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Intrusion Detection: A Bioinformatics Approach
 In : 19th Annual Computer Security Applications Conferences, Las Vegas, Nevada
, 2003
"... This paper addresses the problem of detecting masquerading, a security attack in which an intruder assumes the identity of a legitimate user. Many approaches based on Hidden Markov Models and various forms of Finite State Automata have been proposed to solve this problem. The novelty of our approach ..."
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Cited by 28 (7 self)
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This paper addresses the problem of detecting masquerading, a security attack in which an intruder assumes the identity of a legitimate user. Many approaches based on Hidden Markov Models and various forms of Finite State Automata have been proposed to solve this problem. The novelty of our approach results from the application of techniques used in bioinformatics for a pairwise sequence alignment to compare the monitored session with past user behavior. Our algorithm uses a semiglobal alignment and a unique scoring system to measure similarity between a sequence of commands produced by a potential intruder and the user signature, which is a sequence of commands collected from a legitimate user. We tested this algorithm on the standard intrusion data collection set. As discussed in the paper, the results of the test showed that the described algorithm yields a promising combination of intrusion detection rate and false positive rate, when compared to published intrusion detection algorithms.
NearOptimal Sequence Alignment
 Curr. Opin. Struct. Biol
, 1996
"... Introduction Aligning two short, similiar protein sequences by eye is an easy task. Teaching a machine the same skill turns out to be astonishingly difficult. Starting with the famous paper by Needleman and Wunsch [1] people have used dynamic programming algorithms to maximize the score associated ..."
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Cited by 16 (0 self)
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Introduction Aligning two short, similiar protein sequences by eye is an easy task. Teaching a machine the same skill turns out to be astonishingly difficult. Starting with the famous paper by Needleman and Wunsch [1] people have used dynamic programming algorithms to maximize the score associated with an alignment. While this algorithm is sometimes perceived as complicated the definition of an optimal sequence alignment is not. It is, in fact, simple. For proteins, pairs of residues are attributed a similarity score. With the aid of gaps (modeling insertions and deletions) the sum of these scores has to be maximized while the number and length of the gaps has to remain within biologically reasonable limits. This is achieved by subtracting penalties for gaps from the score for the matches. In a sense, it is astonishing how much biological information can be obtained using such a simple approach. A high alignment score between two proteins usually implies that sequences are homo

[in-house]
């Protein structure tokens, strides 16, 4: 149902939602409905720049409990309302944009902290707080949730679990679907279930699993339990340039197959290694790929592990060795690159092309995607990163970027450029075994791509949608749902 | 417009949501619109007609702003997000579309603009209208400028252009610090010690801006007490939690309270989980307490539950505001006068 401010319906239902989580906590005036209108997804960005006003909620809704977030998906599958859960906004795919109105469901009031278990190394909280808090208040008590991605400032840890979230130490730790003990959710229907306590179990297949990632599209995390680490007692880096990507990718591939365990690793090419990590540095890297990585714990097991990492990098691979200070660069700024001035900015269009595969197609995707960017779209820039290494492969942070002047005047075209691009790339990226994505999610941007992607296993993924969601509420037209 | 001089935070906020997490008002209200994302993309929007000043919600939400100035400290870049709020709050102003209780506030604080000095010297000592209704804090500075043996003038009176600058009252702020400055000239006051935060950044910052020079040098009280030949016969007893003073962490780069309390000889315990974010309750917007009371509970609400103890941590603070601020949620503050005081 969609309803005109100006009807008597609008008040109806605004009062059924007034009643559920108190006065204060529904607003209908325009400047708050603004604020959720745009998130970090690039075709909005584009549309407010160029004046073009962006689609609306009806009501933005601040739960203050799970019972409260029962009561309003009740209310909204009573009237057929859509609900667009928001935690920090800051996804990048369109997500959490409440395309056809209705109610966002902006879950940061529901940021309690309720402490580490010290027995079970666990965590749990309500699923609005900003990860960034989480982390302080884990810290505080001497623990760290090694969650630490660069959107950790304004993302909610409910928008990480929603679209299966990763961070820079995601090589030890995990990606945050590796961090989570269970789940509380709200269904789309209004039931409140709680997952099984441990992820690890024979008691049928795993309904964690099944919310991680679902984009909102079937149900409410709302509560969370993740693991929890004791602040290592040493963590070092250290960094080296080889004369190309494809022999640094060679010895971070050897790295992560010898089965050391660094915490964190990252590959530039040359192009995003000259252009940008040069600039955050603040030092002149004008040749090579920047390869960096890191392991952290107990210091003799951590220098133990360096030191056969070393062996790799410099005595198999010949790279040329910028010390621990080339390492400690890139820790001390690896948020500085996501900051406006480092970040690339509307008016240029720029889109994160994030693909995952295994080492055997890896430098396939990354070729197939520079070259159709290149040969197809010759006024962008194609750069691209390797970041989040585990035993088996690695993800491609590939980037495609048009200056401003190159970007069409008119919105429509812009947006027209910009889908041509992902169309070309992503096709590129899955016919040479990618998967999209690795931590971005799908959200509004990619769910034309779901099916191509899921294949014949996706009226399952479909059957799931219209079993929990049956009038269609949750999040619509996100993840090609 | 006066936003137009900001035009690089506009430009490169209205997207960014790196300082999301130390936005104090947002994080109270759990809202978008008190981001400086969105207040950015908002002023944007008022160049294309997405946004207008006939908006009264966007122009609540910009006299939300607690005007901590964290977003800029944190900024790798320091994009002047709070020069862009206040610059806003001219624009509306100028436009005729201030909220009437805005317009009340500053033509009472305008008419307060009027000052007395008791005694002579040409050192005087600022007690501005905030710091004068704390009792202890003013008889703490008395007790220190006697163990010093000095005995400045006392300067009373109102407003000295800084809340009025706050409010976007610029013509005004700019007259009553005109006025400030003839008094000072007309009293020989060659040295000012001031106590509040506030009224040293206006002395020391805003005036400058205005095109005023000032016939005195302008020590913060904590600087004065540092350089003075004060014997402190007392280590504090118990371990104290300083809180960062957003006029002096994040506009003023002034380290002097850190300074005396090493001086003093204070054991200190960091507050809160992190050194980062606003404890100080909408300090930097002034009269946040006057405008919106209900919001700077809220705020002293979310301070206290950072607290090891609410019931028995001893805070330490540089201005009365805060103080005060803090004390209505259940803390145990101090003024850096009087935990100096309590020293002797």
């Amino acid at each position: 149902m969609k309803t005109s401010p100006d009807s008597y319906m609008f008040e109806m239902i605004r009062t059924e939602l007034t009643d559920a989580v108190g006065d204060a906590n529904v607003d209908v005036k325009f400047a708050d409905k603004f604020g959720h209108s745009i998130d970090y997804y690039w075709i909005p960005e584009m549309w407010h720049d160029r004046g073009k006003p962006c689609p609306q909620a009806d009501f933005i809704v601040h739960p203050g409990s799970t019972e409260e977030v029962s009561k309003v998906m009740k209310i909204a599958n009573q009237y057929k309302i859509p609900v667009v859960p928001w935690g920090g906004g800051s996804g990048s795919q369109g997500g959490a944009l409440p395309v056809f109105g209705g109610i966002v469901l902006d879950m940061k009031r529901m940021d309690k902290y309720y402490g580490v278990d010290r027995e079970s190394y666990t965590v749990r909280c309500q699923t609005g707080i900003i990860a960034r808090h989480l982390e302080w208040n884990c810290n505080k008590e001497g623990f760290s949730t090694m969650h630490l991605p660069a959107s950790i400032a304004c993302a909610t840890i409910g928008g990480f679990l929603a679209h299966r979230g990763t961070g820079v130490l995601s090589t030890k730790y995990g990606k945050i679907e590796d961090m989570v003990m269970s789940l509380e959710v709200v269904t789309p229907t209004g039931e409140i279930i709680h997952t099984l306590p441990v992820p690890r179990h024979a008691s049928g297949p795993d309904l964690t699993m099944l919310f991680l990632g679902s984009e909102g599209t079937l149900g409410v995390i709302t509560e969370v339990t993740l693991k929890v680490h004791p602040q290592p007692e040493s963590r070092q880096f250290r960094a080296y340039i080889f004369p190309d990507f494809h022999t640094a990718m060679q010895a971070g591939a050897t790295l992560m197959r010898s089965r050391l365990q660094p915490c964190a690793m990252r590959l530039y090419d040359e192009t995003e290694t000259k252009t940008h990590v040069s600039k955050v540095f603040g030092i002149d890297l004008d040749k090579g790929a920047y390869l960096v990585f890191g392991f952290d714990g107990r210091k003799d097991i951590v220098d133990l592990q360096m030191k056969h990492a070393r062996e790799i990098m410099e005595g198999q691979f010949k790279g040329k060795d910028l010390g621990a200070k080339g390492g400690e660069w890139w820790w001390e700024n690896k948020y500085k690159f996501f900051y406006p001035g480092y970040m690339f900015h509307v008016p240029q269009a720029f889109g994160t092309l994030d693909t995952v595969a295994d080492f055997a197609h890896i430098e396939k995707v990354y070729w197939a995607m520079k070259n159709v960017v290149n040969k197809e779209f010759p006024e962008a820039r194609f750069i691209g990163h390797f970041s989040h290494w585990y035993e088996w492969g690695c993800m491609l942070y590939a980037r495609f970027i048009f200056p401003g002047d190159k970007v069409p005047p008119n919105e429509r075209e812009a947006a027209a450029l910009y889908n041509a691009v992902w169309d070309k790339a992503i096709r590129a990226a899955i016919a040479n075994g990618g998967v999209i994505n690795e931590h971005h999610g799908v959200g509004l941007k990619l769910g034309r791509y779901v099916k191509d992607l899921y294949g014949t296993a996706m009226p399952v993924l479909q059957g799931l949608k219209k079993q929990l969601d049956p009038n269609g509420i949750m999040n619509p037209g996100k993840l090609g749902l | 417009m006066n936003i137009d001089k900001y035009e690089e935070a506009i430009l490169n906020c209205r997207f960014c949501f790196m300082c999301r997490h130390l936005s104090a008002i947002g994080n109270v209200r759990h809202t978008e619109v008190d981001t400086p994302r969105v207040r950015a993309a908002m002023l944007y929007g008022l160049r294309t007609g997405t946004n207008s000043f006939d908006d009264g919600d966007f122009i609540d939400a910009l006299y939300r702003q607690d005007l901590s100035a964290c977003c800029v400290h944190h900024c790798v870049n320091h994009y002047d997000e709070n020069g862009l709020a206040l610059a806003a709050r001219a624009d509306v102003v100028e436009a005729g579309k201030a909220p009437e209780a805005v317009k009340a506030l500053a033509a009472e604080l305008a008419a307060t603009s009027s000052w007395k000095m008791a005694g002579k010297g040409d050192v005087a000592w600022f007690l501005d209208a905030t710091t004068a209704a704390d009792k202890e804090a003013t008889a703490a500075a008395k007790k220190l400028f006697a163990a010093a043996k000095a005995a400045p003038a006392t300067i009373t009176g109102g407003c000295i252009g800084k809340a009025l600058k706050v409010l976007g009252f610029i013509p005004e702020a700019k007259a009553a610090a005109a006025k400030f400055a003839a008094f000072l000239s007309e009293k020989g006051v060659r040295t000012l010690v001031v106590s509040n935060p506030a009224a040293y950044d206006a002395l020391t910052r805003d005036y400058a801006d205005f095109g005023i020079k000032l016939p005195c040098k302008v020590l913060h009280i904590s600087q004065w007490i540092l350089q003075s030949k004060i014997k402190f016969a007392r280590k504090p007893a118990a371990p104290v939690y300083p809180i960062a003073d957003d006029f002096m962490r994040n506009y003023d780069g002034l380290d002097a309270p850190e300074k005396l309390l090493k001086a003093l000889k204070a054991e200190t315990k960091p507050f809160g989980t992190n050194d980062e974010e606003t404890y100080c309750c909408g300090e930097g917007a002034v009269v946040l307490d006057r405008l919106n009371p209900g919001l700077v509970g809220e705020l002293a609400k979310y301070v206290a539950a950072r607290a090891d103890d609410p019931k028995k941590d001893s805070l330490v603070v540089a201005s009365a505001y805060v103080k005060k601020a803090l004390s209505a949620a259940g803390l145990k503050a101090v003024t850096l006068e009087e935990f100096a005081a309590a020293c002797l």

LinearSpace Algorithms that Build Local Alignments from Fragments
 Algorithmica
, 1995
"... Abstract. This paper presents practical algorithms for building an alignment of two long sequences from a collection of "alignment fragments, " such as all occurrences of identical 5tuples in each of two DNA sequences. We first combine a timeefficient algorithm developed by Galil and cow ..."
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Cited by 12 (7 self)
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Abstract. This paper presents practical algorithms for building an alignment of two long sequences from a collection of "alignment fragments, " such as all occurrences of identical 5tuples in each of two DNA sequences. We first combine a timeefficient algorithm developed by Galil and coworkers with a spacesaving approach of Hirschberg to obtain a local alignment algorithm that uses O((M + N + F log N) log M) time and O(M + N) space to align sequences of lengths M and N from a pool of F alignment fragments. Ideas of Huang and Miller are then employed to develop a time and spaceefficient algorithm that computes n best nonintersecting alignments for any n> 1. An example illustrates the utility of these methods.
Efficient Algorithms for Sequence Analysis with Concave and Convex Gap Costs
, 1989
"... EFFICIENT ALGORITHMS FOR SEQUENCE ANALYSIS WITH CONCAVE AND CONVEX GAP COSTS David A. Eppstein We describe algorithms for two problems in sequence analysis: sequence alignment with gaps (multiple consecutive insertions and deletions treated as a unit) and RNA secondary structure with single loops ..."